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On the Verge of Burn-Out

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On the Verge of Burn-Out

Hay House
Jul 27, 2009 at 09:30 PM 0 comments

“A good idea will keep you awake during the morning, but a great idea will keep you awake during the night.”

— Marilyn vos Savant


Remember the vintage TV cop show, Cagney and Lacey? On one episode called “Burn Out,” the endearing lead character Mary Beth Lacey was having a tough time dealing with a full plate of responsibilities between her family and her job. Sound familiar? As her “to-do” list grew to endless proportions, Mary Beth started snapping at her kids, forgetting little things she needed to do, and doubting her abilities as a mother and a cop. 

After being pulled in too many directions by too many people—her partner, her husband Harv, her boss, her kids, her kids’ teachers—Mary Beth just walked out of the station one afternoon and didn’t look back. She ended up on a beach somewhere . . . spending time alone with her thoughts and trying to rediscover herself. 

After a few days, Mary Beth finally came back to work. When she tried to explain her absence to Cagney, here’s what she said:

There are days I wake up, the kids are fighting, Harv is complaining because I can’t find two socks that match, the case we’ve been working on is falling apart and I think to myself: “I can’t do it. That’s too much.”

Then, there are days when I wake up, the kids are fighting, Harv is complaining because I can’t find two socks that match, the case we’ve been working on is falling apart and I think to myself: “God, I love my life!” 

This scenario reminds me of how we’re under so much pressure sometimes, juggling work and our responsibilities at home, we often question how we’ll ever survive another week. And then, other times, we’re under so much pressure—it just intensifies our “love” for what we do.

In this post, I’d like to pay tribute to all of the unsung heroes, the faces behind the headlines and behind the scenes. The ones who often go unrecognized. You know who you are: those of you who spend long hours of planning, prospecting and researching to sculpt raw ideas into viable projects; those of you who struggle to finish the things that were due yesterday; those of you who nap in your cars or eat at your desks during lunchtime; those of you who are badgered by family and pals wondering “Where have you been lately?”; and those of you who are becoming close friends with the night watchman, security guard or cleaning staff at your offices.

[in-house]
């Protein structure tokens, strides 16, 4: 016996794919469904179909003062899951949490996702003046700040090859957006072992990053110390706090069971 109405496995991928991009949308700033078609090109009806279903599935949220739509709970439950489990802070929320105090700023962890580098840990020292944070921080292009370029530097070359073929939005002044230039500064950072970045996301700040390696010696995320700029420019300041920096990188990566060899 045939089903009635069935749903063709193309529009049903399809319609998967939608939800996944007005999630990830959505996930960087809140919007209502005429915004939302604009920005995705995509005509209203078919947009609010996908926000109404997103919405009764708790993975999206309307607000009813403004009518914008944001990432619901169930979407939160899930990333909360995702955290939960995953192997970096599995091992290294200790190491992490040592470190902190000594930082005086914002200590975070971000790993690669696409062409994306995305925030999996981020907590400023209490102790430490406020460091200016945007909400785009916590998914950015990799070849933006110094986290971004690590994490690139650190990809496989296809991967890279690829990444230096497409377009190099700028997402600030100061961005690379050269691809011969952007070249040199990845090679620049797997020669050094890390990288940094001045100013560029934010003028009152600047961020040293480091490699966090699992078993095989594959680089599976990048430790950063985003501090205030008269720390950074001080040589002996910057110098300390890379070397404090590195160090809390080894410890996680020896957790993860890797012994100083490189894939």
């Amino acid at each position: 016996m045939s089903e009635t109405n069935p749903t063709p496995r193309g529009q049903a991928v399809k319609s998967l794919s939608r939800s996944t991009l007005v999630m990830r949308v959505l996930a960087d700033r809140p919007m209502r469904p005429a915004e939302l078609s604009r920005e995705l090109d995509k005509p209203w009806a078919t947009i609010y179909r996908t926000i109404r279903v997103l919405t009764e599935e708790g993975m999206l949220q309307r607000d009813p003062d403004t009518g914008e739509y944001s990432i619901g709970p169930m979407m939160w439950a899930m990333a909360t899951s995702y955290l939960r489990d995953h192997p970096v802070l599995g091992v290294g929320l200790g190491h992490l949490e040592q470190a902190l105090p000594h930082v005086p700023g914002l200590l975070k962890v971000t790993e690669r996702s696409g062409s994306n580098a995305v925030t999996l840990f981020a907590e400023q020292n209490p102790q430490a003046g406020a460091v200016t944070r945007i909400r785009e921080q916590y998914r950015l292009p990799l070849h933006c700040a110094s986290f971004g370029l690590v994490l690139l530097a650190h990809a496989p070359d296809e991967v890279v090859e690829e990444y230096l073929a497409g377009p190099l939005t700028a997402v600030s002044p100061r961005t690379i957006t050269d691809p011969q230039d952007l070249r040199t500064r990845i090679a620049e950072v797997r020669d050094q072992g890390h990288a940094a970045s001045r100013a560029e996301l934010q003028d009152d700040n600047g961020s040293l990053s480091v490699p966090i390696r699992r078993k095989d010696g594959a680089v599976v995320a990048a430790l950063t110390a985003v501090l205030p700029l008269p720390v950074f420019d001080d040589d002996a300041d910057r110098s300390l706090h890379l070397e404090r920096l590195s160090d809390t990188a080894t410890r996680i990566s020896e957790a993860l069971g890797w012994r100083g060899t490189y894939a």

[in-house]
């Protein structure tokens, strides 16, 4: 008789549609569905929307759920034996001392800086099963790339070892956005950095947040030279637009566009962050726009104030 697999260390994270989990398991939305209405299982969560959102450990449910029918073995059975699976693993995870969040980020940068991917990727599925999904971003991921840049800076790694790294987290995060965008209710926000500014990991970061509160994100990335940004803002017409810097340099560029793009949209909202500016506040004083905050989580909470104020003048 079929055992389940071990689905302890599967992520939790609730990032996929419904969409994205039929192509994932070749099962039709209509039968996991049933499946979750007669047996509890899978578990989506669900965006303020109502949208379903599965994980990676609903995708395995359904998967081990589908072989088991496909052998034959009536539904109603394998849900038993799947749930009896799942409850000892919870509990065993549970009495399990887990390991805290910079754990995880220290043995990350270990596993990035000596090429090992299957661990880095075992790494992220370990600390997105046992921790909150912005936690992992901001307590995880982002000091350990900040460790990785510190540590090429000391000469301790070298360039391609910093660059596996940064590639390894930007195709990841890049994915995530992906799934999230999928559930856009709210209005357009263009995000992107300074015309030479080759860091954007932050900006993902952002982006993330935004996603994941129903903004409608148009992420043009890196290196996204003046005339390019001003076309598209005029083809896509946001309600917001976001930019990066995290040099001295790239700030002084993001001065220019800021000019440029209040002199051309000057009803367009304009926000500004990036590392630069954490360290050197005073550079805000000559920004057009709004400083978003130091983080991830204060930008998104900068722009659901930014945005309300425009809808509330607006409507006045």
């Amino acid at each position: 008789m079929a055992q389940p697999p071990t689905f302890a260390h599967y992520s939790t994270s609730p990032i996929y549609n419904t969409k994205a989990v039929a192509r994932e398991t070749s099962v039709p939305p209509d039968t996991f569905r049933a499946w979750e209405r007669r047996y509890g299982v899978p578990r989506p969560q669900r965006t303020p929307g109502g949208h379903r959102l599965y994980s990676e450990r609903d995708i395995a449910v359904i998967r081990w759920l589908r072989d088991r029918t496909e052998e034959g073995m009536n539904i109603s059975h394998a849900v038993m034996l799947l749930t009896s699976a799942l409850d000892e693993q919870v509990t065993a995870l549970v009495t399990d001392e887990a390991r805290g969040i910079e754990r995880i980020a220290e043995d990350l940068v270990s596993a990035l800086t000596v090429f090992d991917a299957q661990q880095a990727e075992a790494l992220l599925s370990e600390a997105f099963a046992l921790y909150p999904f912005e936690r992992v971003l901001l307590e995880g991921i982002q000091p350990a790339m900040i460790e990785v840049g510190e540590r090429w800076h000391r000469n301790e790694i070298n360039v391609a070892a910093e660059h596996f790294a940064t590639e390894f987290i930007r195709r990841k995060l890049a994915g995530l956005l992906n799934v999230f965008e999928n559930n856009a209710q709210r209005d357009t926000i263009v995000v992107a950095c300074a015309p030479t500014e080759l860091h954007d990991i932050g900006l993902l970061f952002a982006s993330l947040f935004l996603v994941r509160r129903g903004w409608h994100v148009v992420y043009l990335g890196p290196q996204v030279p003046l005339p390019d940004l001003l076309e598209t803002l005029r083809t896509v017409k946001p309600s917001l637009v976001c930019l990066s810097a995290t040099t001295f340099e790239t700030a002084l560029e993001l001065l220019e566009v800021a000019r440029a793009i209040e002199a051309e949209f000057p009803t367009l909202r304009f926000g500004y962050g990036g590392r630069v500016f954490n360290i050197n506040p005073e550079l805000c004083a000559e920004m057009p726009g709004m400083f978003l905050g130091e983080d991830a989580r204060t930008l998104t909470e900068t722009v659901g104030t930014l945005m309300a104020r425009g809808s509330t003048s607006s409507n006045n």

May you find inspiration in Mary Beth’s revelation. May you always know why you do what you do. And if you begin to feel the walls tumbling around you, heed the advice of author and renowned “siren of stress” Loretta LaRoche from her book Relax—You May Only Have A Few Minutes Left, who says: When things get a little rough, you can always visit the wondrous place you used to go to as a kid where time stood still: 

Remember when you were a kid and you got into your heavy staring? Your mother would say, “Come back! Where are you, in La-La Land?” By now you’ve probably buried or dismissed this wonderful place that can help us elicit inner peace and harmony. But as children, we daydream often and with great ease. It is because we are so clearly focused on   our intent and where we are at any given moment.

If children see a kite, balloon, or bird, they will zero in on it like sonar and track it with complete absorption. As parents, we often scurry after a small child who is following something that has become the object of his interest. It is as if he has become one with his object. This gets harder and harder to do as our minds become more and more cluttered with adult demands.

We all can learn to be spellbound again, to connect to that earlier experience called La-La Land. It is not about writing one more report or finishing one more project but rather   about becoming more in touch with the wonder of the universe.


What You Didn’t Know About Your Favorite Author

Stress-management consultant Loretta LaRoche has been dubbed the “Jolly Lama”


Best Line I Read Last Night:

“Reality is the leading cause of stress for those in touch with it.”

— Lily Tomlin

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